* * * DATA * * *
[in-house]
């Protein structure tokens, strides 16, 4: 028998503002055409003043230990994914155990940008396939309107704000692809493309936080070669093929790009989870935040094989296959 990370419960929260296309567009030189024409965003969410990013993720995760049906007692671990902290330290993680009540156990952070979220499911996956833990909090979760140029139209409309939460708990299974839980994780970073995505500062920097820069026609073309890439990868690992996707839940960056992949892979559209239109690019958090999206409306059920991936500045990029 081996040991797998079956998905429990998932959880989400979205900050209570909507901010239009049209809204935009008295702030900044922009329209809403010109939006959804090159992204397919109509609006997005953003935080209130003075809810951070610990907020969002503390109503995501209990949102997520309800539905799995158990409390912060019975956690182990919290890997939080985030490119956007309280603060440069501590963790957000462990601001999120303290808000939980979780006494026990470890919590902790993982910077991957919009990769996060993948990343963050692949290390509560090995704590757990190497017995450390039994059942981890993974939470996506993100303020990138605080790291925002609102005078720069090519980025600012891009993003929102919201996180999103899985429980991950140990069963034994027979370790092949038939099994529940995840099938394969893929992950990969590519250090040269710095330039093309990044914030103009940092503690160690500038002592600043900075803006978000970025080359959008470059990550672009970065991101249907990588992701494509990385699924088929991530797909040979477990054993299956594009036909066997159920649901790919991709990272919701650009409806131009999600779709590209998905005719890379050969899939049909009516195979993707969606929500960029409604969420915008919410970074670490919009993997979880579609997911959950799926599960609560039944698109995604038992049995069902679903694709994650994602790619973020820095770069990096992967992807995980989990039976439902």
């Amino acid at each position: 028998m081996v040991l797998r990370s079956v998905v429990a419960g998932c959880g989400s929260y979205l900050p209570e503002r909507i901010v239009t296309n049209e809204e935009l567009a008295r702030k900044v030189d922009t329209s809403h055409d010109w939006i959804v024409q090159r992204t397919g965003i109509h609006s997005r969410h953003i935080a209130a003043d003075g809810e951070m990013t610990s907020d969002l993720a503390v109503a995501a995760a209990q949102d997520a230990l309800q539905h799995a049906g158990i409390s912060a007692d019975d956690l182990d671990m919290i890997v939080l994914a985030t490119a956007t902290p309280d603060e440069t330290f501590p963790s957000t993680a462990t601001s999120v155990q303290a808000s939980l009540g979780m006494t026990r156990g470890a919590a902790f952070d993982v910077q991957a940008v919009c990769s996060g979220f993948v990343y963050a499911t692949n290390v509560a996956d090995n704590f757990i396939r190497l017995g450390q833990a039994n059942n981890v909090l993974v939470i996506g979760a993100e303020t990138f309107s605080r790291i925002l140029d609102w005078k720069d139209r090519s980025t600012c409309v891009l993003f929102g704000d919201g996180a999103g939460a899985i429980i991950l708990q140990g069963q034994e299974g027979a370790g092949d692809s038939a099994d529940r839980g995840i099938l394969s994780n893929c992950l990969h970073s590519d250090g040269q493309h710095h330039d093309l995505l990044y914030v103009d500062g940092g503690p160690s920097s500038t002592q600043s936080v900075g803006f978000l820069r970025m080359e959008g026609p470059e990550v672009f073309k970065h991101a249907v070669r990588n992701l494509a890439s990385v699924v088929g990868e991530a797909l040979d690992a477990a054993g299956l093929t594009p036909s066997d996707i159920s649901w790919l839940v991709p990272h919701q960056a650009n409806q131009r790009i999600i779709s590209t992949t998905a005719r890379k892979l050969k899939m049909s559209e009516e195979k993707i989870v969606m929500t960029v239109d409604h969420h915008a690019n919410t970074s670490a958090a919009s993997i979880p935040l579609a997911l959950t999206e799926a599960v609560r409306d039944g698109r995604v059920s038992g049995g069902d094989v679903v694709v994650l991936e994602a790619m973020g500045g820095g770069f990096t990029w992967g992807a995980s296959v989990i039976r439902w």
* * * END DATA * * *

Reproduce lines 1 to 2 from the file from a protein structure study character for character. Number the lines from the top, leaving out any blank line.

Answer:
[in-house]
């Protein structure tokens, strides 16, 4: 028998503002055409003043230990994914155990940008396939309107704000692809493309936080070669093929790009989870935040094989296959 990370419960929260296309567009030189024409965003969410990013993720995760049906007692671990902290330290993680009540156990952070979220499911996956833990909090979760140029139209409309939460708990299974839980994780970073995505500062920097820069026609073309890439990868690992996707839940960056992949892979559209239109690019958090999206409306059920991936500045990029 081996040991797998079956998905429990998932959880989400979205900050209570909507901010239009049209809204935009008295702030900044922009329209809403010109939006959804090159992204397919109509609006997005953003935080209130003075809810951070610990907020969002503390109503995501209990949102997520309800539905799995158990409390912060019975956690182990919290890997939080985030490119956007309280603060440069501590963790957000462990601001999120303290808000939980979780006494026990470890919590902790993982910077991957919009990769996060993948990343963050692949290390509560090995704590757990190497017995450390039994059942981890993974939470996506993100303020990138605080790291925002609102005078720069090519980025600012891009993003929102919201996180999103899985429980991950140990069963034994027979370790092949038939099994529940995840099938394969893929992950990969590519250090040269710095330039093309990044914030103009940092503690160690500038002592600043900075803006978000970025080359959008470059990550672009970065991101249907990588992701494509990385699924088929991530797909040979477990054993299956594009036909066997159920649901790919991709990272919701650009409806131009999600779709590209998905005719890379050969899939049909009516195979993707969606929500960029409604969420915008919410970074670490919009993997979880579609997911959950799926599960609560039944698109995604038992049995069902679903694709994650994602790619973020820095770069990096992967992807995980989990039976439902």